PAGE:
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House passes stimulus; no GOP support

From NBC's Mike Viqueira and Domenico Montanaro
The House passed the stimulus bill by a 244 to 188 vote.

Eleven Democrats voted against the measure, and not a single Republican voted for it. The Democrats were: Boyd, Bright, Cooper, Ellsworth, Griffith, Kanjorski, Kratovil, Minnick, Peterson, Shuler, Taylor.

These, for the most part, are Blue Dogs, the fiscal conservatives in the party.

Despite President Obama's efforts to cull support for the bill, Republicans placed the blame squarely at the feet of House Democratic leadership, namely House Speaker Nancy Pelosi, for not involving them in the drafting of it.

Obama praised the passage of the bill, but included this line: "The plan now moves to the Senate, and I hope that we can continue to strengthen this plan before it gets to my desk." Perhaps a sign that this Democratic-written plan may change quite a bit, which is usually the case with the large number of edits, adds and deletes done by the Senate.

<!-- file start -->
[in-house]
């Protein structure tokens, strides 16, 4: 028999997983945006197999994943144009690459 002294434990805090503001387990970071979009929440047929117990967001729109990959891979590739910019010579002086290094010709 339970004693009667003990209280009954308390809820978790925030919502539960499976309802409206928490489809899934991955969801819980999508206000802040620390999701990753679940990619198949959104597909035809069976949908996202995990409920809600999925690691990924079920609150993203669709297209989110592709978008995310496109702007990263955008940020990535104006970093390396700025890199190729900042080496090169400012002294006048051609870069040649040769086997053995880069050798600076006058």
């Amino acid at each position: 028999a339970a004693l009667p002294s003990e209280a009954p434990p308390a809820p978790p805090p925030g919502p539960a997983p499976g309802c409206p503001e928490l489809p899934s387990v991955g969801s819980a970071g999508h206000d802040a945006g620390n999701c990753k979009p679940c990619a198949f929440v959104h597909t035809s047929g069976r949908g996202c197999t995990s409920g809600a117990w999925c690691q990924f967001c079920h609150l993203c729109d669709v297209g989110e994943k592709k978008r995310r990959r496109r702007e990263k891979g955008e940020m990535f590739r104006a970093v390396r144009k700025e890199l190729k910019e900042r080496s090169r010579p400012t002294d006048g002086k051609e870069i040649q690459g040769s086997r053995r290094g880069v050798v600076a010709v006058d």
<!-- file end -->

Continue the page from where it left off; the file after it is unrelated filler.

Here's Obama's full statement: "Last year, America lost 2.6 million jobs. On Monday alone, we learned that some of our biggest employers plan to cut another 55,000. This is a wakeup call to Washington that the American people need us to act and act immediately," the president said in a statement. "That is why I am grateful to the House of Representatives for moving the American Recovery and Reinvestment plan forward today. There are many numbers in this plan. It will double our capacity to generate renewable energy. It will lower the cost of health care by billions and improve its quality. It will modernize thousands of classrooms and send more kids to college. And it will put billions of dollars in immediate tax relief into the pockets of working families. But out of all these numbers, there is one that matters most to me: this recovery plan will save or create more than three million new jobs over the next few years.

"I can also promise that my administration will administer this recovery plan with a level of transparency and accountability never before seen in Washington. Once it is passed, every American will be able to go the website recovery.gov and see how and where their money is being spent. The plan now moves to the Senate, and I hope that we can continue to strengthen this plan before it gets to my desk. But what we can't do is drag our feet or allow the same partisan differences to get in our way. We must move swiftly and boldly to put Americans back to work, and that is exactly what this plan begins to do."